And of course, similar to the reader comments often seen beneath stories about any school budget, teacher and administrator salaries occupy a large portion of the budget and are perceived as excessive.

"The public needs to be aware of contracts, they are negotiable, and that is the area where thousands and thousands of dollars can be saved. Salaries make up about 70% of our school budget. Contracts that have been ratified by the BOE are public information and can be viewed by the public by filling out a FOIL request with the district clerk. Anyway, people need to be aware of the public monies spent on healthcare, cash out of sick days upon retirement, stipends, etc. and how that directly impacts the taxpayer as well as our children."

Wouldn't cutting staff and renegotiating contracts necessarily impact extracurricular opportunities for students?

"We don't need to cut sports, music, or programs for the kids. We do need to have strong leadership. We have the ability to be forward, progressive thinkers, and to make Southampton a place that provides an excellent education for all, while at the same time being fiscally responsible to our taxpayers. In order for that to happen, first...people have to believe it is possible, I do believe that. If you look at the amount of money we spend per pupil, the amount of staff we have, the amount of students we have...our students should be doing phenomenally. They are not. Look at our graduation rate, compared to other schools on LI(not NY state), (It's lower) look at test scores (they're lower) ( I don't personally look at those because I do not think they are reflective of what students know or how they learn) but many people look at them, look at the grad rate for our minority students compared to other districts on LI. (It's lower) Something is really out of whack here. In my opinion, we have some awesome teachers and administrators, but we also have some ineffective staff and administrators. Just speak with community members, they know."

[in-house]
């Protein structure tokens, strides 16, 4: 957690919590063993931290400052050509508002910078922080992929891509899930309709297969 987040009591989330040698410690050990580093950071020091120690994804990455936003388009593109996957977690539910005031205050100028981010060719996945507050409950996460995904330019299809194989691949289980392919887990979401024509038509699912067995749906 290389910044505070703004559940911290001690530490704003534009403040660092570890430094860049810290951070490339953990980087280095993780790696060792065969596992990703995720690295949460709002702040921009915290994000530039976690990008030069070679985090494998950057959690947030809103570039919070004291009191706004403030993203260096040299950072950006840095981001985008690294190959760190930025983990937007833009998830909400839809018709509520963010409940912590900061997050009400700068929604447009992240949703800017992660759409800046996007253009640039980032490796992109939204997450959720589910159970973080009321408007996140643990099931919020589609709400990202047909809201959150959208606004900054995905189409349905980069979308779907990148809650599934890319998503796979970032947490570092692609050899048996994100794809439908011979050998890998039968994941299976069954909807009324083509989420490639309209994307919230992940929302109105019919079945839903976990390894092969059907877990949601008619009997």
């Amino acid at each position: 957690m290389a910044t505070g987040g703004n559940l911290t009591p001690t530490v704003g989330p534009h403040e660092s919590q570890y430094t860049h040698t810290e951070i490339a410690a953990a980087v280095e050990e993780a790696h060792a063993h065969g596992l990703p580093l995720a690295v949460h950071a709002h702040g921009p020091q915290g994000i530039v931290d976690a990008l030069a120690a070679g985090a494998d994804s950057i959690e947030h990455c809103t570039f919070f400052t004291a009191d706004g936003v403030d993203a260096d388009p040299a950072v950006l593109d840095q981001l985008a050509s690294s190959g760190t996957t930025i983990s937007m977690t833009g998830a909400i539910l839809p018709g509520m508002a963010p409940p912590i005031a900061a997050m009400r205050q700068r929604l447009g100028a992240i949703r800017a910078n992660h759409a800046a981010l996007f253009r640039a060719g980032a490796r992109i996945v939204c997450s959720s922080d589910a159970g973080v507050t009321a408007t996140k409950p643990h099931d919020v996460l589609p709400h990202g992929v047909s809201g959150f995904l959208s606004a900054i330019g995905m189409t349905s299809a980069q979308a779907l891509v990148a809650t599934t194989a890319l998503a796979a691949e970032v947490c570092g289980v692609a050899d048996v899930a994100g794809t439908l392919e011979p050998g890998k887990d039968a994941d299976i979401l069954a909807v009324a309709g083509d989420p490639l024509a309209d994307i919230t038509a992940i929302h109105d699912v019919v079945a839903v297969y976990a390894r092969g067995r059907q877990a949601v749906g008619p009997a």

Dr. McMahon went on further to discuss the salary structure for teachers, and the powerful teacher's union that prevents, among other things, an evaluation of how teachers and administrators are performing.

She didn't say as much, but it seems her dissent is a symbolic one, in that she's not seeking to defeat the budget, but would like taxpayers and policymakers alike to turn a more critical eye to the budget process. Even with the fairly intricate list of issues, she probably has most readers at hello. The 3-million dollar surplus to be expected after this fiscal year ends in June. If the district is operating at a continual surplus, why raise the tax levy at all, even if it is only $1.66 per month for a house that's worth $1-million.

If there's something not being taken into account, feel free to e-mail the Hamptonyte Blog at news5525@gmail.com. And don't forget to show up at tonight's public hearing at 7:30 p.m. in the New Music Addition at Southampton Intermediate School.

According to the school's site, "the budget hearing will feature informative slides, but more importantly, an opportunity for questions and answers to and from school board members and school administrators. Babysitting will be provided."